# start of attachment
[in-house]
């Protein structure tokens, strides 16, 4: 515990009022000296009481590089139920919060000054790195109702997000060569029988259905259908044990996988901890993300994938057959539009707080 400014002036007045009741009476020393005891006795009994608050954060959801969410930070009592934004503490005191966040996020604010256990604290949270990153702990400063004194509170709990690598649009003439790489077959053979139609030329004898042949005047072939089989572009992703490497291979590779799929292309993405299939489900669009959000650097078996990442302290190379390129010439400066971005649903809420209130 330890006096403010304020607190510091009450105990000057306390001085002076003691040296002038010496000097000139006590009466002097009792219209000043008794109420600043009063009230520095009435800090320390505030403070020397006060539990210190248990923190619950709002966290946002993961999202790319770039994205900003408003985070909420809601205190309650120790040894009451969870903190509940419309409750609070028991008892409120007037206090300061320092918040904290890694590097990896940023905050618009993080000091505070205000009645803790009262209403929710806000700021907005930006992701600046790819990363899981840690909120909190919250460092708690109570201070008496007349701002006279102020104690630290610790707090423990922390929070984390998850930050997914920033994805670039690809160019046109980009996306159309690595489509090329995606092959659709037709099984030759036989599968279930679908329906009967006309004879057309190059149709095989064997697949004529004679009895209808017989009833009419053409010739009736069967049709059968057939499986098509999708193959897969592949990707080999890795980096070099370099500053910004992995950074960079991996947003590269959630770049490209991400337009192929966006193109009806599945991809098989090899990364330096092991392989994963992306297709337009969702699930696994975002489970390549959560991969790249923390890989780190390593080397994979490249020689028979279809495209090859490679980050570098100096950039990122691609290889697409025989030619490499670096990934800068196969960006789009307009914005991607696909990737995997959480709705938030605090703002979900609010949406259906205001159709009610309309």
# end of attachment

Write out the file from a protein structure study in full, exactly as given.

[in-house]
């Protein structure tokens, strides 16, 4: 515990009022000296009481590089139920919060000054790195109702997000060569029988259905259908044990996988901890993300994938057959539009707080 400014002036007045009741009476020393005891006795009994608050954060959801969410930070009592934004503490005191966040996020604010256990604290949270990153702990400063004194509170709990690598649009003439790489077959053979139609030329004898042949005047072939089989572009992703490497291979590779799929292309993405299939489900669009959000650097078996990442302290190379390129010439400066971005649903809420209130 330890006096403010304020607190510091009450105990000057306390001085002076003691040296002038010496000097000139006590009466002097009792219209000043008794109420600043009063009230520095009435800090320390505030403070020397006060539990210190248990923190619950709002966290946002993961999202790319770039994205900003408003985070909420809601205190309650120790040894009451969870903190509940419309409750609070028991008892409120007037206090300061320092918040904290890694590097990896940023905050618009993080000091505070205000009645803790009262209403929710806000700021907005930006992701600046790819990363899981840690909120909190919250460092708690109570201070008496007349701002006279102020104690630290610790707090423990922390929070984390998850930050997914920033994805670039690809160019046109980009996306159309690595489509090329995606092959659709037709099984030759036989599968279930679908329906009967006309004879057309190059149709095989064997697949004529004679009895209808017989009833009419053409010739009736069967049709059968057939499986098509999708193959897969592949990707080999890795980096070099370099500053910004992995950074960079991996947003590269959630770049490209991400337009192929966006193109009806599945991809098989090899990364330096092991392989994963992306297709337009969702699930696994975002489970390549959560991969790249923390890989780190390593080397994979490249020689028979279809495209090859490679980050570098100096950039990122691609290889697409025989030619490499670096990934800068196969960006789009307009914005991607696909990737995997959480709705938030605090703002979900609010949406259906205001159709009610309309």